Dozens of union members wearing orange held a “practice picket” outside the NWT Power Corporation’s Yellowknife power plant on Friday lunchtime.
While the Union of Northern Workers (UNW) termed the gathering a training exercise, union leader Todd Parsons made plain that he hoped the sight would “send a message” to NWT Power Corporation bosses.
Parsons told Cabin Radio industrial action by its members at the power corporation was now “the most likely outcome,” marking a significant escalation in terminology the union has used.
The collective bargaining impasse between the UNW and the power corporation is similar to that between the union and the territorial government.
In both cases, the union warns strike action will take place if the UNW is ‘provoked’. While each dispute centres on the large gap between the union and employer over salary increases, other issues such as job security are factors.
“The union feels we are in a legal strike position now. We are out here to show this employer that we have a strong resolve,” said Parsons.
“We are testing our fortitude and our cold weather out here to show we are still prepared to carry out formal pickets.
“We are absolutely sending a message to the employer. It’s ‘practice training’ – that’s just a phrase we like to use because we haven’t served formal strike notice, so you can only assume that we’re practising.”
‘We are about fed up’
“I’ve been with the power corporation for 32 years and this is the longest time it has ever taken to get a contract together,” said Bob Norton, one of those taking part in the “practice picket.” More than 90 percent of power corporation employees who took part in a strike vote supported strike activity, according to Parsons.
Norton said power corporation staff had not received wage increases to meet the rising cost of living, “like they get in the legislature, and we are about fed up.”
“They are crying poverty,” he said, referring to the territorial government, “but then again, if you’re reading the right page at the legislature, it sounds like we’re doing pretty good.”
Norton’s comments were echoed by several others on Friday’s would-be picket, suggesting the territorial government’s insistence it is in no financial position to grant the union’s demands is not being heard or accepted.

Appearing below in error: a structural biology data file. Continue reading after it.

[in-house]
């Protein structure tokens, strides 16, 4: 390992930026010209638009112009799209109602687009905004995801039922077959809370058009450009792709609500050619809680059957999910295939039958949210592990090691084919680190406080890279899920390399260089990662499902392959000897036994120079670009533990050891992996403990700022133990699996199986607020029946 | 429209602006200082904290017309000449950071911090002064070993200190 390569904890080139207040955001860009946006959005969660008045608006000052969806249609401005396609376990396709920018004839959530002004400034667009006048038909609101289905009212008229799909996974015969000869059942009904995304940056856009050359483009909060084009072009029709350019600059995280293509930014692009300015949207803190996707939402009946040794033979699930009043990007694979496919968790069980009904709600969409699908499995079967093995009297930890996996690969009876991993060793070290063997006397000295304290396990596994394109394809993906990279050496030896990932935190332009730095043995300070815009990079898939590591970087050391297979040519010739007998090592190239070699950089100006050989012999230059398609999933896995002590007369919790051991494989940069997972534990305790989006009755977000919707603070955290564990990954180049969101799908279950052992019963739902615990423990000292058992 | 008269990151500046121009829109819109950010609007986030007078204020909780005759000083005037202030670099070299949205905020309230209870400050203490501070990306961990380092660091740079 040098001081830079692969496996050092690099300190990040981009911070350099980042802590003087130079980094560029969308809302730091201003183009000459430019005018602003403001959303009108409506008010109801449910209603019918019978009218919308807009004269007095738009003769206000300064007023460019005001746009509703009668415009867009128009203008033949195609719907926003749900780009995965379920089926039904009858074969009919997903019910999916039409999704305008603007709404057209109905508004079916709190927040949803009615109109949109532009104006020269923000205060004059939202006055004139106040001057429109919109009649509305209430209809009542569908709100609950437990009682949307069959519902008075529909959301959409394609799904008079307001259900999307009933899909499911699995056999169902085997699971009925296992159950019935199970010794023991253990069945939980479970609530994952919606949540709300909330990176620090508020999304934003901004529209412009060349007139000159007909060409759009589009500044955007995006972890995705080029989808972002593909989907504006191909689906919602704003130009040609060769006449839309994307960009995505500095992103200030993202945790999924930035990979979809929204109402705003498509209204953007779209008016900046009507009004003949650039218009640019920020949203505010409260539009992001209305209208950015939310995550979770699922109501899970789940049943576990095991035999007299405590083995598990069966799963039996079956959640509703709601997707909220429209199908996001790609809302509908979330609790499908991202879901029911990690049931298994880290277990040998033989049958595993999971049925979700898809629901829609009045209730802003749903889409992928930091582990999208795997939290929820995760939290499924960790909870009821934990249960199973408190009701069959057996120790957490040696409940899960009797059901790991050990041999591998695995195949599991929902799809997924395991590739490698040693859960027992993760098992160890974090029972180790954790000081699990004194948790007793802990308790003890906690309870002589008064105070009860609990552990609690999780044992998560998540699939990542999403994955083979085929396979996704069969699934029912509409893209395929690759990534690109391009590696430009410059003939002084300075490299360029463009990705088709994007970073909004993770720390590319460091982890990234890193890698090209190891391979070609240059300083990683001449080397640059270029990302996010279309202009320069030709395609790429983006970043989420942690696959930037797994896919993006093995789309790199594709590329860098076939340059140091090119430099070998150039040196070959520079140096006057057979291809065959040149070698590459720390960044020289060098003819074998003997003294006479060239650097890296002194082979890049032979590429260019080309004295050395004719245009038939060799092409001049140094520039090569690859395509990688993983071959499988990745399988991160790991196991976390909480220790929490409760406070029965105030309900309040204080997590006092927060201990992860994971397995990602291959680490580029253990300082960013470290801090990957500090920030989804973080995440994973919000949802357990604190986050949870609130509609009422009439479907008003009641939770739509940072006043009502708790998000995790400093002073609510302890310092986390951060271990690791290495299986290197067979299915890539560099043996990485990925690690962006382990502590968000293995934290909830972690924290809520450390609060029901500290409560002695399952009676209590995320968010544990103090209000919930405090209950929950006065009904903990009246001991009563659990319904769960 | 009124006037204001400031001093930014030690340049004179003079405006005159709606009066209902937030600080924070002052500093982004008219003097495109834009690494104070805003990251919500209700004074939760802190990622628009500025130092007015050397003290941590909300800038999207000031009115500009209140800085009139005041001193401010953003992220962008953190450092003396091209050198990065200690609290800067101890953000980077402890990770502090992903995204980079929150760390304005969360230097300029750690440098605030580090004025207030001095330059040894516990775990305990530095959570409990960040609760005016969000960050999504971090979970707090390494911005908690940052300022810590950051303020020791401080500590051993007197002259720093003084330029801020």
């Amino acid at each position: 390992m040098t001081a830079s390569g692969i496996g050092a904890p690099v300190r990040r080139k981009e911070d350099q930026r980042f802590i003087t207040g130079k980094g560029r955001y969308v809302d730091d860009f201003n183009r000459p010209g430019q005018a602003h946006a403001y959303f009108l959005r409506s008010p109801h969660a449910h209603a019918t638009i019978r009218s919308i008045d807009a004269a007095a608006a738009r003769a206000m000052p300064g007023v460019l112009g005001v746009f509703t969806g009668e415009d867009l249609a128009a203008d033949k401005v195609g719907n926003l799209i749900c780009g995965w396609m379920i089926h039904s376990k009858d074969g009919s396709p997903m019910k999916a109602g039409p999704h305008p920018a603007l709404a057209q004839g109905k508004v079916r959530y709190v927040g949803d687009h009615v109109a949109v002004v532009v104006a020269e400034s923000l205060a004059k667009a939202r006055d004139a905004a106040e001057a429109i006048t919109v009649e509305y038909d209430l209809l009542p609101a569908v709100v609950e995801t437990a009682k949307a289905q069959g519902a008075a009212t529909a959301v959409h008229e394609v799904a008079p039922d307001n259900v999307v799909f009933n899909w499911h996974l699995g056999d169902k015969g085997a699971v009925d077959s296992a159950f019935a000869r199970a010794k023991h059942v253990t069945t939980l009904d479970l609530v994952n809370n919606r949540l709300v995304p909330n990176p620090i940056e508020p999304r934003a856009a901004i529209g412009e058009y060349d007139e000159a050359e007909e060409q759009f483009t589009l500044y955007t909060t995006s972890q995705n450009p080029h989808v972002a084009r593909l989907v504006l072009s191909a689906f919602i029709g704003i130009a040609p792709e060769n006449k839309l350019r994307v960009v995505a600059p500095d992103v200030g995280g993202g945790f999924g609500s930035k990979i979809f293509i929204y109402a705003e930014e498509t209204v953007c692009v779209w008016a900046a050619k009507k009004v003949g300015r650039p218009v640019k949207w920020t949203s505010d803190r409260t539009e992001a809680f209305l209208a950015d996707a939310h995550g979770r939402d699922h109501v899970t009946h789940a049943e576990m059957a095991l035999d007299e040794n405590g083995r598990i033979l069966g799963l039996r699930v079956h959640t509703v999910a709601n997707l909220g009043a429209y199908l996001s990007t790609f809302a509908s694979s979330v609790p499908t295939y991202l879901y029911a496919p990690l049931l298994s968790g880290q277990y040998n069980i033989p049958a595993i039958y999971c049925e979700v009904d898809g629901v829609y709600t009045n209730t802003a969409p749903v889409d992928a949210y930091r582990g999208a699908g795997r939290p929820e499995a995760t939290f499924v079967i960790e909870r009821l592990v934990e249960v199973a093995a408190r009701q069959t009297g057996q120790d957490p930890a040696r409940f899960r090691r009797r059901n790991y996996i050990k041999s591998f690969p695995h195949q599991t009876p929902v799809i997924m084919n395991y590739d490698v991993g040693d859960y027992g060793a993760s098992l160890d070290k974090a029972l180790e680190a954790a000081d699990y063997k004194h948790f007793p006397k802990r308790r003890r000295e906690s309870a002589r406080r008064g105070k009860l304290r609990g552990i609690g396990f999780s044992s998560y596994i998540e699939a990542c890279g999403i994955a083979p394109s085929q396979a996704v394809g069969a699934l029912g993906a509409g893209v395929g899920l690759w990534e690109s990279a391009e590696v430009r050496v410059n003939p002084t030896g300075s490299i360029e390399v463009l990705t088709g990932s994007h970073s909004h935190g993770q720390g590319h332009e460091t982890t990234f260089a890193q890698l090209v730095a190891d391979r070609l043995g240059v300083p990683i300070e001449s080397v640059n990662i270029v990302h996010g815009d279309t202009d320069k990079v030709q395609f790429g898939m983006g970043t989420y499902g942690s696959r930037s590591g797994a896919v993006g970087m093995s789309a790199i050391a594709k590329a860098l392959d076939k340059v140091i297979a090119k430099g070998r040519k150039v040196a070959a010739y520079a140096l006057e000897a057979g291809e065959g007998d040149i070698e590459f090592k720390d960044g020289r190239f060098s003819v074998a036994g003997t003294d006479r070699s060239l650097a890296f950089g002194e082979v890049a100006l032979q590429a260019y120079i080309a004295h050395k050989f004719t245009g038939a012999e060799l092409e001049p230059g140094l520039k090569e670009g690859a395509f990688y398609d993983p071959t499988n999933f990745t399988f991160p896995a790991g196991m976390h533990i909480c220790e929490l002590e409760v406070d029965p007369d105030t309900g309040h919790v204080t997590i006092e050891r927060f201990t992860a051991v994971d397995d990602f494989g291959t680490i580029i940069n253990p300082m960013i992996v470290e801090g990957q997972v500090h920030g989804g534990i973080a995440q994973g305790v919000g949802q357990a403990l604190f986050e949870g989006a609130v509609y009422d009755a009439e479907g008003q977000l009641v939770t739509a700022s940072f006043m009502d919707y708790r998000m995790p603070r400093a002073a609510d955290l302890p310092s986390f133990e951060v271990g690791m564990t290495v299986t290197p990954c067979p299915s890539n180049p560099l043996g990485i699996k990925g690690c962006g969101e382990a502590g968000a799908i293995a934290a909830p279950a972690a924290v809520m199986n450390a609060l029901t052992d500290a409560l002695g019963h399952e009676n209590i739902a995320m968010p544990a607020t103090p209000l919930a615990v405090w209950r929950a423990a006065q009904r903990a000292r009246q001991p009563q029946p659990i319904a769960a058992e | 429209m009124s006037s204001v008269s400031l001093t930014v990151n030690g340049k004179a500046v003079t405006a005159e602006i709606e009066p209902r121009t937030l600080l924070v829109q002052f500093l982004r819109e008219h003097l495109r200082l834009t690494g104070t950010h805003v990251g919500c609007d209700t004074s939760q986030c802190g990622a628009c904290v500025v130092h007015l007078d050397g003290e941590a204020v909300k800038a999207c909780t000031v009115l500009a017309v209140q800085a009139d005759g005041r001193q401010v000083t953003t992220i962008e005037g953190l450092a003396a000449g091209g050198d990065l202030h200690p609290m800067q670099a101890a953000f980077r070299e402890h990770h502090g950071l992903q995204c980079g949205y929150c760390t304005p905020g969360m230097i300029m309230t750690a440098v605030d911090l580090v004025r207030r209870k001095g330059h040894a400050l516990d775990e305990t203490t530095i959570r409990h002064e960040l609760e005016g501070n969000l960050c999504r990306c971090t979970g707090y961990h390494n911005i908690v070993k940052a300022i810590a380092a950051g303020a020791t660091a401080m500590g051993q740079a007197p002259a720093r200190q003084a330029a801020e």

“People that are on a tight budget? We’re going to get squeezed out of here at some point,” said Norton.
“I hope today lets everybody know that we are getting in a desperate situation here. If they want us to continue to provide a safe, reliable service, we expect at least a cost-of-living adjustment.”
Not all practice picketers were power corporation employees. Marie Buchanan, a nurse practitioner who has lived in Yellowknife for three decades, came out in an orange vest in support.
“When one is harmed, all are harmed,” said Buchanan, who is also a member of the bargaining team in negotiations with the territorial government. A union staff member accompanied Cabin Radio throughout all interviews – the union has, in private meetings with members, complained of what it perceives to be unfair media coverage.
Asked how she would feel if strike action became a reality, Buchanan said: “It is what it is. If that’s the way we have to go, that’s the way we have to go.
“There are issues about mental health, domestic violence, maternity and paternity leave. It’s not all about money.
“This is all about securing our future and our children. I’m 61, I’m close to retirement, but my kids are young. I want them to have the life I’ve enjoyed in Yellowknife as a full-time worker.”
Though Parsons portrayed much of Friday’s exercise as a message to the employer, he acknowledged there may be many union members who genuinely do need guidance when it comes to picketing, as few have significant experience of strike action.
While town employees in Hay River went on strike for six months in 2015, Parsons could not recall the last union-led strike in the North Slave. Most memories of strike action in Yellowknife relate to the deadly and divisive Giant Mine strike of the 1990s.